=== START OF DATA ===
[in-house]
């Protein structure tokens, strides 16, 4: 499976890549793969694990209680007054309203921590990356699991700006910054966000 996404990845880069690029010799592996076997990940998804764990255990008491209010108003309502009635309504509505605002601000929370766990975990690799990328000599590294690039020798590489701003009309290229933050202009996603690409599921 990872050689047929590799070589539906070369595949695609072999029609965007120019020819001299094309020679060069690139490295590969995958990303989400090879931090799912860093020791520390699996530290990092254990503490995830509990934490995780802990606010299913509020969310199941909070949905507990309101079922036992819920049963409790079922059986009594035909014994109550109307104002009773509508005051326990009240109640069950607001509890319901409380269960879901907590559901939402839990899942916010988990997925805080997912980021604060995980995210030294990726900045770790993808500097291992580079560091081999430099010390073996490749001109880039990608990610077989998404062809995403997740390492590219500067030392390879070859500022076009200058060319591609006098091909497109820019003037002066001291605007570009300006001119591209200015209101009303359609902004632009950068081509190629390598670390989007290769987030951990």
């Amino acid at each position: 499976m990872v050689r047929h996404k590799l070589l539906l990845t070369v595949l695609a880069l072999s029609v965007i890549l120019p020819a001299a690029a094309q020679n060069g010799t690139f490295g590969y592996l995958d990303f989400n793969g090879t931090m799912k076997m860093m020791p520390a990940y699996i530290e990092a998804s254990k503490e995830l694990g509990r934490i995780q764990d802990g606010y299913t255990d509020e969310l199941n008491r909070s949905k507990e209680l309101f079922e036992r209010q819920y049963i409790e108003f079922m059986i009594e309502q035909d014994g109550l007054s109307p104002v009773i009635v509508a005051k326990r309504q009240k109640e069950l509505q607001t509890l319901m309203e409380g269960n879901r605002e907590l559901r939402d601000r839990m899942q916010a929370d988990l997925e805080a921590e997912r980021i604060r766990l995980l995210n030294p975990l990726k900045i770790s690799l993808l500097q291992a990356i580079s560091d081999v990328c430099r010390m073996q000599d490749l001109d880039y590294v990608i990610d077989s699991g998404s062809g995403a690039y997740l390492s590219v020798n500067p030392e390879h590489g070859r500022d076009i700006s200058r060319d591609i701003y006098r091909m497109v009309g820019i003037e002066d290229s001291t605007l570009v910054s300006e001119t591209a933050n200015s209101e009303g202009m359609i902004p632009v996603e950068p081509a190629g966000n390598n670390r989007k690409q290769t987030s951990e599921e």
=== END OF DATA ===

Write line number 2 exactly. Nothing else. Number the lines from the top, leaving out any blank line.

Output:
């Protein structure tokens, strides 16, 4: 499976890549793969694990209680007054309203921590990356699991700006910054966000 996404990845880069690029010799592996076997990940998804764990255990008491209010108003309502009635309504509505605002601000929370766990975990690799990328000599590294690039020798590489701003009309290229933050202009996603690409599921 990872050689047929590799070589539906070369595949695609072999029609965007120019020819001299094309020679060069690139490295590969995958990303989400090879931090799912860093020791520390699996530290990092254990503490995830509990934490995780802990606010299913509020969310199941909070949905507990309101079922036992819920049963409790079922059986009594035909014994109550109307104002009773509508005051326990009240109640069950607001509890319901409380269960879901907590559901939402839990899942916010988990997925805080997912980021604060995980995210030294990726900045770790993808500097291992580079560091081999430099010390073996490749001109880039990608990610077989998404062809995403997740390492590219500067030392390879070859500022076009200058060319591609006098091909497109820019003037002066001291605007570009300006001119591209200015209101009303359609902004632009950068081509190629390598670390989007290769987030951990």